Say What You Will is beautifully written. The novel is about Amy and Matthew. Amy has cerebral palsy. She can't walk well or talk without a voice box, but she is a smart girl with things to say. Matthew is hired to be a peer aid for Amy. He suffers from his own undiagnosed compulsions and anxieties. Amy and Matthew get each other despite their exterior differences.
The wonderful thing about Cammie McGovern's book is that she manages to make Amy an absolutely fully formed individual. Amy is gifted, intelligent, and interesting. But, at times, I also found Amy to be really annoying, incredibly naive, and downright cruel. That I could have all these emotions about Amy is testament to how complete of a character she really is.
Matthew is perhaps a little less fully formed, and that is a little disappointing. As he started to get better I felt like I lost him a little. Maybe that's okay. Perhaps it's a symbol of how Matthew must have felt as he had to reinvent himself once he started to deal with his disorder.
Despite the fact that both Amy and Matthew make painful decisions at times, I loved this journey about two kids claiming themselves and helping each other do so. Say What You Will takes place over the course of almost two years. I enjoyed the slow pace and the time that allowed the characters to grow over time. I loved the play at the end of the book. Plus, the writing is just really, really good.
Say What You Will is a book I seem to be seeing everywhere right now. It's being marketed as a great book for fans of Eleanor & Park and The Fault in Our Stars. What's great about Cammie McGovern's book is that while it certainly will be appealing to fans of those hits, it is not trying to be either one of those huge successes.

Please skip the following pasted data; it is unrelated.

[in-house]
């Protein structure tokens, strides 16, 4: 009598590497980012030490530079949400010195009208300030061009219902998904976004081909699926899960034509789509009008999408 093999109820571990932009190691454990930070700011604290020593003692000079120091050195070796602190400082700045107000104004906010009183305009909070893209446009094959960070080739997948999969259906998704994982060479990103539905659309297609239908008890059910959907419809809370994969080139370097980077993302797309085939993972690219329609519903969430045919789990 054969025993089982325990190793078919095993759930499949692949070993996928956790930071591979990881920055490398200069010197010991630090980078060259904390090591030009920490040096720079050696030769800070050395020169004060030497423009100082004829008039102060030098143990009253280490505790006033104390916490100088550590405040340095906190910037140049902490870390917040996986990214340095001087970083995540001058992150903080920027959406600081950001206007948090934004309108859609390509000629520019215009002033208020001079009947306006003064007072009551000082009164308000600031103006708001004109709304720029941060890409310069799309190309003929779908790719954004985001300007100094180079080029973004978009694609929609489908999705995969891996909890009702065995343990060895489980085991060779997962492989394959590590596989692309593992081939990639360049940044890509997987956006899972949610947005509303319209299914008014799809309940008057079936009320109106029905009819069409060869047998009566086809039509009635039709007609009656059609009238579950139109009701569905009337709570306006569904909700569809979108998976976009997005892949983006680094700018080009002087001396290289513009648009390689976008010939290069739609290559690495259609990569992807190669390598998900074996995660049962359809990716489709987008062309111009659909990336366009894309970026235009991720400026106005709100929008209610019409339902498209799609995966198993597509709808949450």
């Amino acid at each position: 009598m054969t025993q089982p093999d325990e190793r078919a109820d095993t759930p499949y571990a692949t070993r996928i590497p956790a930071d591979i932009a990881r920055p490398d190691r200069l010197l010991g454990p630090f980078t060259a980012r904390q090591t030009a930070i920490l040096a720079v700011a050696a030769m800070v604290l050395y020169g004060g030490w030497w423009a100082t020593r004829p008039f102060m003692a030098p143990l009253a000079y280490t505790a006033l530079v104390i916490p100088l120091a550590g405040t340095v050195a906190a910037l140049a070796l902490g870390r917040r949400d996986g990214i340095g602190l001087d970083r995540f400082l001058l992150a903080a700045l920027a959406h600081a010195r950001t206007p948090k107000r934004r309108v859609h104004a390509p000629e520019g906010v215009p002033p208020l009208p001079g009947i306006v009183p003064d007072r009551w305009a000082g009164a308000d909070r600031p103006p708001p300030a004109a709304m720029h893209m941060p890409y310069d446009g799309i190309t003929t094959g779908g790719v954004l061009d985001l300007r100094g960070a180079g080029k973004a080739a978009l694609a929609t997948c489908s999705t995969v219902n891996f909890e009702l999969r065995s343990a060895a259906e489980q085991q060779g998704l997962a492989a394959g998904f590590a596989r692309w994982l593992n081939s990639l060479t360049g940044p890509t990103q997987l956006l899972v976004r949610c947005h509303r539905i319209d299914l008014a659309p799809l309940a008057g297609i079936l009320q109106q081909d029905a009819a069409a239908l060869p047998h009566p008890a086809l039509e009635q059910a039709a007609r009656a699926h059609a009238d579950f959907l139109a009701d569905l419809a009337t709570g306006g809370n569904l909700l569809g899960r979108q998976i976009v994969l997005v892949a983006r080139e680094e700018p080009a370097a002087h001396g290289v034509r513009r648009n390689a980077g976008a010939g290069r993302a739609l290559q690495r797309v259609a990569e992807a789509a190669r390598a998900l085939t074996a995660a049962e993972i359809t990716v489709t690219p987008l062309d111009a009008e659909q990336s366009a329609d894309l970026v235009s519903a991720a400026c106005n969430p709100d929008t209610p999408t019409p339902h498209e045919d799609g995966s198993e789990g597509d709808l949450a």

Say What You Will is out June 3rd, 2014. Review copy from Edelweiss.
Trapped in isolation after his bone marrow transplant Zac is fascinated with the new girl next door. He doesn't see many people his age on the cancer ward. So he knocks on the wall, and she taps back.
Zac and Mia is about two kids with cancer. It's about two kids who need each other. It's about finding the only person who can get through to you when you've shut everyone else out. I loved the Australian setting. The olive farm where Zac's family lives is particularly wonderful.
Zac and Mia was published in Australia in 2012, the same year that The Fault in Our Stars was published in the United States. The comparisons are inevitable, but they are not the same book. The characters are very different. Hazel and Augustus are, at times, in my opinion, a little too smart to be wholly believable. However, Zac and Mia is not as gut-wrenchingly powerful as The Fault in Our Stars.
A.J. Betts actually started working on Z and M in 2009. This book was inspired by her work in a children's hospital. For me, that background makes the novel that much sweeter.
Zac and Mia is out in the United States on September 2nd, 2014. Review copy from Edelweiss.